I got to the bottom and I see my two close friends looking up, and two guys in the other group start skinning back up. Apparently, because I didn’t see it, Jon had skied the chute just below the booter, made a toe side turn and slammed into an exposed rock.
“Yeah, he’s got a broken rib…for sure,” says one of the guys. To me, he seemed like he was in pain, definitely a busted rib, and the air was knocked out of him. He skated down to us and laid down making those noises that people make like if they just got punched in the stomach.
We made the decision to send one of the guys to get help.
One of the guys, I’ll call him Matt, started testing Jon for different stresses: ribs, neck, shoulder, etc. We started to discuss the out route. Should we make a stretcher out of his splitboard and poles and ski him out? Maybe we should send another out to grab some snowmobilers. So after about 10 minutes we sent two more knowing that we still had a crew there.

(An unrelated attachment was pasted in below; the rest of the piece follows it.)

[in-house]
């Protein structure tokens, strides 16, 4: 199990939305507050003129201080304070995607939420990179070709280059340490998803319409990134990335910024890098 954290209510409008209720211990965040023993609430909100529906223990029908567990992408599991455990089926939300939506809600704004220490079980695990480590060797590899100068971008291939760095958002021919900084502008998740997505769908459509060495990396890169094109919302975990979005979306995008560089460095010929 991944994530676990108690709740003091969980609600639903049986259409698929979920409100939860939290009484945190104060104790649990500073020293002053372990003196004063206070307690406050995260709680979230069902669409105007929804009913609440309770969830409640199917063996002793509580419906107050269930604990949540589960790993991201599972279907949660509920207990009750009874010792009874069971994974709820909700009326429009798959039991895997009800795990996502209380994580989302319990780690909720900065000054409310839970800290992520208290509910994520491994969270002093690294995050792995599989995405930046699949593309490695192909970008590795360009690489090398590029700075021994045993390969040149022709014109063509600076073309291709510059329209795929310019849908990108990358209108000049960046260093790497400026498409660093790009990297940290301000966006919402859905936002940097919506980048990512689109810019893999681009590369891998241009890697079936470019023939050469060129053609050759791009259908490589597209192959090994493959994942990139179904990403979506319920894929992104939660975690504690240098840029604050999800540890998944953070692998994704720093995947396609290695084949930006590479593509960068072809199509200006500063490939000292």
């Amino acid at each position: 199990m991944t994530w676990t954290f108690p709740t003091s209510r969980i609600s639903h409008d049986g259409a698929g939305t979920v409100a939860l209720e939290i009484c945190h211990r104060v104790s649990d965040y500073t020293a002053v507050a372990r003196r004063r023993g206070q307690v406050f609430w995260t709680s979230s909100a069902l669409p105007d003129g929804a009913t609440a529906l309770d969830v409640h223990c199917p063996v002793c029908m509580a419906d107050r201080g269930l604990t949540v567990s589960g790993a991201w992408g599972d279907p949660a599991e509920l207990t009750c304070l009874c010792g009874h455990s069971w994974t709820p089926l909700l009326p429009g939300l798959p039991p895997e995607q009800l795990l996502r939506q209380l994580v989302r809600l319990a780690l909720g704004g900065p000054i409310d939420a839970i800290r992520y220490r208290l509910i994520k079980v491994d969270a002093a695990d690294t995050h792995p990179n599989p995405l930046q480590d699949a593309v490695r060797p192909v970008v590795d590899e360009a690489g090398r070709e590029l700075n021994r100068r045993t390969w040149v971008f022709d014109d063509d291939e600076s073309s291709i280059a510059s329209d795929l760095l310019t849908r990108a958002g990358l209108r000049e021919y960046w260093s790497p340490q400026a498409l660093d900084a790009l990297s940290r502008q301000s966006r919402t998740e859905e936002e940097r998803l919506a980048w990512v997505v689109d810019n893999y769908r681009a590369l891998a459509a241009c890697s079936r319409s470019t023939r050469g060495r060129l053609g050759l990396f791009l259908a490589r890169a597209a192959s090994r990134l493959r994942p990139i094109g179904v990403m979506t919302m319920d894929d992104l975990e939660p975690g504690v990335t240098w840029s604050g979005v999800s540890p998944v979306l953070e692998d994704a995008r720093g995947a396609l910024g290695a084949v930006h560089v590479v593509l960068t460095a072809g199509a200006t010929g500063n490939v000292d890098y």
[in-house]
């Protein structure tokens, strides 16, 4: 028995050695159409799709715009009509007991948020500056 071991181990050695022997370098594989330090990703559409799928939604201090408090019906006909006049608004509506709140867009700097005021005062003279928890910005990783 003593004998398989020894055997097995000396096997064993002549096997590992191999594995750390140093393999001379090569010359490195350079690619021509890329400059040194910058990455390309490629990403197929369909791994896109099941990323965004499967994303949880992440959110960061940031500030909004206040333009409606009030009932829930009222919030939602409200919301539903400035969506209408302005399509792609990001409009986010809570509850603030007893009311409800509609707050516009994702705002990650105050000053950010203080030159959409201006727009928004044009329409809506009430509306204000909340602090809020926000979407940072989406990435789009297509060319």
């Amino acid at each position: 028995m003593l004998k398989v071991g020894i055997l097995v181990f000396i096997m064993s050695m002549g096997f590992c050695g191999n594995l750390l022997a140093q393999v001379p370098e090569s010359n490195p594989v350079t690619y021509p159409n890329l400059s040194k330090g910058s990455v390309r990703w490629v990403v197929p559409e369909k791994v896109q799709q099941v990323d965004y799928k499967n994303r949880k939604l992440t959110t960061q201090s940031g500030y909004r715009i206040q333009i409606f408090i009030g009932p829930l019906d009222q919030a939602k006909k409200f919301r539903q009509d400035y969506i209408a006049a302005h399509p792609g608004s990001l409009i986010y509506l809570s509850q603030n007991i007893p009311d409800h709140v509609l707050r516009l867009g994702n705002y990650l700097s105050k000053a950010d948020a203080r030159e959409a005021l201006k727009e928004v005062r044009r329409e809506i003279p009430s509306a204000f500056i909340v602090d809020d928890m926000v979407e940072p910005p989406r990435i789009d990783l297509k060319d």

More tests and constantly checking Jon’s vitals was the routine for the next 30 minutes or so. What seemed like a pretty “casual” injury turned worse. Jon’s breathing became irregular and then would go back to being regular then back to irregular. Then he would “yell” from the pain. I say “yell” because it really wasn’t that loud but you can tell he really wanted to scream.
After hearing some gurgling-like sounds we sat him up with a shovel as a back rest. We stashed our packs under him to keep him off the snow and covered him in extra jackets and base layers. We also used our splitboards to make a wind barrier for his head.
Sitting. Waiting. Where are those guys? Did they get snowmobilers? I wish I had some cell service.
Some time goes by and I can hear snowmobiles getting closer to us. These guys showed up gave us some extra base layers and started slapping on glove warmers and boot warmers on his chest and feet. One of them is a former EMT and administers some tests of his own and calls in for help. To make a long part of the story short, he got a hold of emergency units near Togwotee. Another EMT shows up and checks Jon’s vitals and throws on about 5 big thick blankets to keep Jon warm.